Vice Speaker Benjamin Cruz, D-Piti, whose finance committee worked on the bill, reduced spending levels to create a balanced and conservative budget without adding to the local government’s $120 million deficit, according to lawmakers. Anticipated revenue levels were also lowered because the governor’s fiscal team had overprojected certain revenue collections, according to lawmakers.

Adelup noted the government’s current shortfall of about $13.8 million for this fiscal year’s Retiree Medical, Dental and Life Insurance plan. The administration criticized the Legislature in the press release, stating the governor’s office brought the shortfall to lawmakers’ attention months ago, “but nothing has been done.”

The current fiscal year budget appropriated a total of $24.2 million for such costs.

When the governor submitted his budget request to the Legislature earlier this year, he had set the retirees’ health care appropriation at $34.86 million, but that appropriation level was reduced in the Legislature’s final version of the fiscal 2017 budget bill to $24.86 million.

Oyaol Ngirairikl, Adelup’s communications director, said the issue is that the retiree health insurance plan is a contractual obligation that needs to get paid, regardless of whether the Legislature adequately funds it or not.

“When you have the shortfall, then the governor has to use his transfer authority to pay for this,” she said.

Another example the governor’s office noted was the appropriation to the Department of Administration for the residential treatment fund. The treatment fund pays for the residential care of individuals under the Superior Court’s jurisdiction who have physical, mental or emotional disabilities.

The treatment fund is set to receive an appropriation of $1.6 million, however, Health and Wellness directors told lawmakers that there are more clients to take care of and is expected to cost $3.2 million.

The current budget bill increased funding to several agencies, including the public safety entities like the Guam Police Department and Guam Fire Department.

When asked if the governor would be on board with lawmakers re-appropriating funding from other GovGuam agencies like GPD and GFD to pay for the retirees’ health insurance plan, Troy Torres, Adelup’s policy advisor, said the Legislature would be well within their right to do so as it comes down to priority spending.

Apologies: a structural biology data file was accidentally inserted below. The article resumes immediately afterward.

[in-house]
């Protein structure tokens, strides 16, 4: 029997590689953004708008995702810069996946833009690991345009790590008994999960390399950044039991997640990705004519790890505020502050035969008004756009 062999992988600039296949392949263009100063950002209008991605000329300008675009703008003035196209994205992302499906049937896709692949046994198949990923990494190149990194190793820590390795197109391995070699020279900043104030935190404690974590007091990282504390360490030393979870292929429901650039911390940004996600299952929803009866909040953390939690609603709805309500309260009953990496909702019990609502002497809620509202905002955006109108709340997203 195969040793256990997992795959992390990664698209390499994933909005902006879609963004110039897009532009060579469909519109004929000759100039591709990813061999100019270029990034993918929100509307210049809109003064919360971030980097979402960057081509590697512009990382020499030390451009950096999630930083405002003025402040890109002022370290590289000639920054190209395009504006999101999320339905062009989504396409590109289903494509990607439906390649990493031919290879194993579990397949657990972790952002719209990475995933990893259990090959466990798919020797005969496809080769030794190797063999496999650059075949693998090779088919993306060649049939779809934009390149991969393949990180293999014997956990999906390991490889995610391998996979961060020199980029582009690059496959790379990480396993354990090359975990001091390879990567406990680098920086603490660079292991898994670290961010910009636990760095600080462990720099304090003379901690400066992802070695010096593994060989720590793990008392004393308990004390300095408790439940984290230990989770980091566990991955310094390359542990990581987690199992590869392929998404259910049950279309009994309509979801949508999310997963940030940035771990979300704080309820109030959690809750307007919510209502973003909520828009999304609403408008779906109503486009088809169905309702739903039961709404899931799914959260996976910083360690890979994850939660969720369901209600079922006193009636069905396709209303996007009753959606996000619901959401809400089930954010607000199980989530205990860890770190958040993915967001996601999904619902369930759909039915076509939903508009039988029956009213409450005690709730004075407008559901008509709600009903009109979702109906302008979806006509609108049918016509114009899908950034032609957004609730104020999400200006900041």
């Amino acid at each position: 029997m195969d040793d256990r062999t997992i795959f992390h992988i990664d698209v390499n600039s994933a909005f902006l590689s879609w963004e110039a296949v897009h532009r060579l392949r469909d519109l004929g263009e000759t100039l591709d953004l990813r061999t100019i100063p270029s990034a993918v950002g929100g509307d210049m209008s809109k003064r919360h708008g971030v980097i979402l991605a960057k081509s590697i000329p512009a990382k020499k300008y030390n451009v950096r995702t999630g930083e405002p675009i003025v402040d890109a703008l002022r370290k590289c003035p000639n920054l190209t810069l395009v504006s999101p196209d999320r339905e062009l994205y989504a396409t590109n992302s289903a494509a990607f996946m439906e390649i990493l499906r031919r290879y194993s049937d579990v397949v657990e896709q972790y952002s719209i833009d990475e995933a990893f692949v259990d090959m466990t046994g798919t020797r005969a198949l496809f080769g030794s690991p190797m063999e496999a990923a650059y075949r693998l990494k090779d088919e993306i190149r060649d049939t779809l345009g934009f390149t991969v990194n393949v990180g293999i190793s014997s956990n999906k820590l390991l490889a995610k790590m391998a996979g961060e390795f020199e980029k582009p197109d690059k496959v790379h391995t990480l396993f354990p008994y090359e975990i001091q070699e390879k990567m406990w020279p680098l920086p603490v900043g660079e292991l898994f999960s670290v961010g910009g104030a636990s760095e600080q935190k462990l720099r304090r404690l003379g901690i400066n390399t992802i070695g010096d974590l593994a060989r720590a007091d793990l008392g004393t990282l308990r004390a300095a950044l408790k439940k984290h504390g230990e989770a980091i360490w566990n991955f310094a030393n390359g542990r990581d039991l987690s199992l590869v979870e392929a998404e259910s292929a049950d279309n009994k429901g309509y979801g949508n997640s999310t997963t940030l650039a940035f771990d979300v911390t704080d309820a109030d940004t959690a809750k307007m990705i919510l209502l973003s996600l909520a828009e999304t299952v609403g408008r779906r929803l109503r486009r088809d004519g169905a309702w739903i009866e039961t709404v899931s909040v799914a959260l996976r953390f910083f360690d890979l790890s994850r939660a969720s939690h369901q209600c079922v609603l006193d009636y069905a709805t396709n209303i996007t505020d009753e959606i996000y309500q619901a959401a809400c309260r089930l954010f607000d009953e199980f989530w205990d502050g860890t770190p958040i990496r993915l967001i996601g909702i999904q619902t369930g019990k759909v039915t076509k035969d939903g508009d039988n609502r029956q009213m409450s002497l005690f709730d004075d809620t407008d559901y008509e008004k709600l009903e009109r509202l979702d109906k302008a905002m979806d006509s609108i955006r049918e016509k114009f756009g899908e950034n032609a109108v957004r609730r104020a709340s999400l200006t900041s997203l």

Torres, however, continued to state that the administration’s response to such an action would questions Cruz’s decision “to arbitrarily reduce revenue projections.”

For the last two budgets, Cruz has lowered the revenue projections Calvo and his financial team have submitted to the Legislature in the annual executive budget request. Cruz has stated that Calvo’s financial team has overprojected revenue in areas such as business privilege taxes.

For the current fiscal year, Calvo’s budget request had General Fund revenue projected at $848.6 million, but Cruz lowered it to $825 million. The administration’s latest budget report for July states General Fund revenue is tracking at $827.5 million — $21.1 million short of what the Calvo administration projected.

The government first ended fiscal 2014 with a $60 million deficit, and it was announced earlier this summer that that deficit doubled at the end of fiscal 2015. DOA Director Christine Baleto told lawmakers that the deficit was the result expenditures the government is obligated to pay for as well as a $10 million shortage in revenue.

Public Auditor Doris Flores Brooks further explained that the government’s spending has been outpacing its revenue.

The governor blamed the Legislature for the $120 million deficit GovGuam is currently in, stating that lawmakers have shortchanged government agencies their necessary budgets to operate.

“In these last few months, the vice speaker has criticized the administration for having a deficit,” Calvo said in the release. “Yet, it is precisely this type of legislative financial wizardry that got us into a deficit; they are once again making false and empty promises because they didn’t appropriate from viable fund sources.”

When lawmakers passed the fiscal 2014 budget act, Calvo chastised the Legislature by calling the spending bill “the worst exercise of political gamesmanship over the pst two years.”

“It is so painfully obvious some senators had just one thought in mind: ‘Where can the Legislature appropriated all this money for the greatest number of votes?’”

However, upon signing the fiscal 2015 budget, Calvo stated “for the fourth year in a row, GovGuam has passed a budget that reflects the priorities of our community,” going on to note that they had increased funding to public schools, health care services and public safety. He also said that “for the most part” the Legislature used the administration’s revenue projections.”

Ngirairikl said that although the governor supported the fiscal 2015 bill at the time, what Calvo is stating now is that the Legislature then and now have failed to appropriate for certain services that need an adequate appropriation level.

Radio New Zealand International
Copyright © 2016 RNZI. All Rights Reserved